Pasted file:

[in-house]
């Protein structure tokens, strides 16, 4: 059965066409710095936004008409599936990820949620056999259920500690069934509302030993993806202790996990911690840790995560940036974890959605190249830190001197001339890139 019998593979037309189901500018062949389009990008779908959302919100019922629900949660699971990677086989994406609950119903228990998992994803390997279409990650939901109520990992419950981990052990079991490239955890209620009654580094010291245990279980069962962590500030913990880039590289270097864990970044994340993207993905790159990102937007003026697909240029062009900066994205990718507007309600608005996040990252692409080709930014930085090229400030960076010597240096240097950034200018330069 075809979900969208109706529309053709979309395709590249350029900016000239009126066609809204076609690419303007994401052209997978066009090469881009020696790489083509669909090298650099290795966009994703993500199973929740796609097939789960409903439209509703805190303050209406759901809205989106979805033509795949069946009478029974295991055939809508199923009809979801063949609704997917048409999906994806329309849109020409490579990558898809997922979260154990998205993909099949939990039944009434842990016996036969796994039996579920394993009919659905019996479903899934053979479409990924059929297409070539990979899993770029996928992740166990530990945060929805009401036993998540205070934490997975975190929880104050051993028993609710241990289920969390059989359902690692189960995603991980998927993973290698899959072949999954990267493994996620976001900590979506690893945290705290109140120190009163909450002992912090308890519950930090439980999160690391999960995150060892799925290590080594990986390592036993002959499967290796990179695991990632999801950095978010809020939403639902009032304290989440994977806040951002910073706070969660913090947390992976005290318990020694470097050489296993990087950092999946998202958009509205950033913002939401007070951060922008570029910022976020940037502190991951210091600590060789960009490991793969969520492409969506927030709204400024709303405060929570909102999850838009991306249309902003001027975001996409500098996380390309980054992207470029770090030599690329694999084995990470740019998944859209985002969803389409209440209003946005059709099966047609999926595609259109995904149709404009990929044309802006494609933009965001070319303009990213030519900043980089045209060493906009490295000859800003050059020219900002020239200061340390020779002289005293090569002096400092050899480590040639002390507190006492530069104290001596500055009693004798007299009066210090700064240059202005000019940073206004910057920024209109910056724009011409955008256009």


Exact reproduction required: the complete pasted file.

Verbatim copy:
[in-house]
């Protein structure tokens, strides 16, 4: 059965066409710095936004008409599936990820949620056999259920500690069934509302030993993806202790996990911690840790995560940036974890959605190249830190001197001339890139 019998593979037309189901500018062949389009990008779908959302919100019922629900949660699971990677086989994406609950119903228990998992994803390997279409990650939901109520990992419950981990052990079991490239955890209620009654580094010291245990279980069962962590500030913990880039590289270097864990970044994340993207993905790159990102937007003026697909240029062009900066994205990718507007309600608005996040990252692409080709930014930085090229400030960076010597240096240097950034200018330069 075809979900969208109706529309053709979309395709590249350029900016000239009126066609809204076609690419303007994401052209997978066009090469881009020696790489083509669909090298650099290795966009994703993500199973929740796609097939789960409903439209509703805190303050209406759901809205989106979805033509795949069946009478029974295991055939809508199923009809979801063949609704997917048409999906994806329309849109020409490579990558898809997922979260154990998205993909099949939990039944009434842990016996036969796994039996579920394993009919659905019996479903899934053979479409990924059929297409070539990979899993770029996928992740166990530990945060929805009401036993998540205070934490997975975190929880104050051993028993609710241990289920969390059989359902690692189960995603991980998927993973290698899959072949999954990267493994996620976001900590979506690893945290705290109140120190009163909450002992912090308890519950930090439980999160690391999960995150060892799925290590080594990986390592036993002959499967290796990179695991990632999801950095978010809020939403639902009032304290989440994977806040951002910073706070969660913090947390992976005290318990020694470097050489296993990087950092999946998202958009509205950033913002939401007070951060922008570029910022976020940037502190991951210091600590060789960009490991793969969520492409969506927030709204400024709303405060929570909102999850838009991306249309902003001027975001996409500098996380390309980054992207470029770090030599690329694999084995990470740019998944859209985002969803389409209440209003946005059709099966047609999926595609259109995904149709404009990929044309802006494609933009965001070319303009990213030519900043980089045209060493906009490295000859800003050059020219900002020239200061340390020779002289005293090569002096400092050899480590040639002390507190006492530069104290001596500055009693004798007299009066210090700064240059202005000019940073206004910057920024209109910056724009011409955008256009």